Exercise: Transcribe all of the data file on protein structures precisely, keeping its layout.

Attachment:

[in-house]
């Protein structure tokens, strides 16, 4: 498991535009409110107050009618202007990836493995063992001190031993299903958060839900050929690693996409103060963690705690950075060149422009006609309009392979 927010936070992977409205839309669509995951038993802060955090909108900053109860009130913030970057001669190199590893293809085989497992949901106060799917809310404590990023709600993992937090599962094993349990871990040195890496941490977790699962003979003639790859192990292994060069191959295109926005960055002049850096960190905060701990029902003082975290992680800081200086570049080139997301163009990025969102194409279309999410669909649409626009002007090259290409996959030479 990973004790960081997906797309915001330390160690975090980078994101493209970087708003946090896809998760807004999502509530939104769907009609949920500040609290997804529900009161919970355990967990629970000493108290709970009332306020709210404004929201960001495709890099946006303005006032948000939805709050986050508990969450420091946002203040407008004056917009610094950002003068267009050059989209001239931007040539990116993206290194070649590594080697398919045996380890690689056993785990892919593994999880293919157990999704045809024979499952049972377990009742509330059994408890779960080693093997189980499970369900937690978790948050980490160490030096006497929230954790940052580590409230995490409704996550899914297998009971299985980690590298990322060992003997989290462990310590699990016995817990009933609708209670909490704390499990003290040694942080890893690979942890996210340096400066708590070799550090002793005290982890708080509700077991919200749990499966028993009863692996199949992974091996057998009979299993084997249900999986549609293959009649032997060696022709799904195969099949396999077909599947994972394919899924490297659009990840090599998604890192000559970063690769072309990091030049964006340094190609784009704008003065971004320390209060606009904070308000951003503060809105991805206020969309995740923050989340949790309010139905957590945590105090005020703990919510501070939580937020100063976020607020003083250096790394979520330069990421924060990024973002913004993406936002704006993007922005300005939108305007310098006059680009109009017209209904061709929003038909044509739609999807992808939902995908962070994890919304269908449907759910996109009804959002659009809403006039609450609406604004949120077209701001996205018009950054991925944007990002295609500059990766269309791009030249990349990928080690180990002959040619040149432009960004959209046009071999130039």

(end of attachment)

[in-house]
């Protein structure tokens, strides 16, 4: 498991535009409110107050009618202007990836493995063992001190031993299903958060839900050929690693996409103060963690705690950075060149422009006609309009392979 927010936070992977409205839309669509995951038993802060955090909108900053109860009130913030970057001669190199590893293809085989497992949901106060799917809310404590990023709600993992937090599962094993349990871990040195890496941490977790699962003979003639790859192990292994060069191959295109926005960055002049850096960190905060701990029902003082975290992680800081200086570049080139997301163009990025969102194409279309999410669909649409626009002007090259290409996959030479 990973004790960081997906797309915001330390160690975090980078994101493209970087708003946090896809998760807004999502509530939104769907009609949920500040609290997804529900009161919970355990967990629970000493108290709970009332306020709210404004929201960001495709890099946006303005006032948000939805709050986050508990969450420091946002203040407008004056917009610094950002003068267009050059989209001239931007040539990116993206290194070649590594080697398919045996380890690689056993785990892919593994999880293919157990999704045809024979499952049972377990009742509330059994408890779960080693093997189980499970369900937690978790948050980490160490030096006497929230954790940052580590409230995490409704996550899914297998009971299985980690590298990322060992003997989290462990310590699990016995817990009933609708209670909490704390499990003290040694942080890893690979942890996210340096400066708590070799550090002793005290982890708080509700077991919200749990499966028993009863692996199949992974091996057998009979299993084997249900999986549609293959009649032997060696022709799904195969099949396999077909599947994972394919899924490297659009990840090599998604890192000559970063690769072309990091030049964006340094190609784009704008003065971004320390209060606009904070308000951003503060809105991805206020969309995740923050989340949790309010139905957590945590105090005020703990919510501070939580937020100063976020607020003083250096790394979520330069990421924060990024973002913004993406936002704006993007922005300005939108305007310098006059680009109009017209209904061709929003038909044509739609999807992808939902995908962070994890919304269908449907759910996109009804959002659009809403006039609450609406604004949120077209701001996205018009950054991925944007990002295609500059990766269309791009030249990349990928080690180990002959040619040149432009960004959209046009071999130039």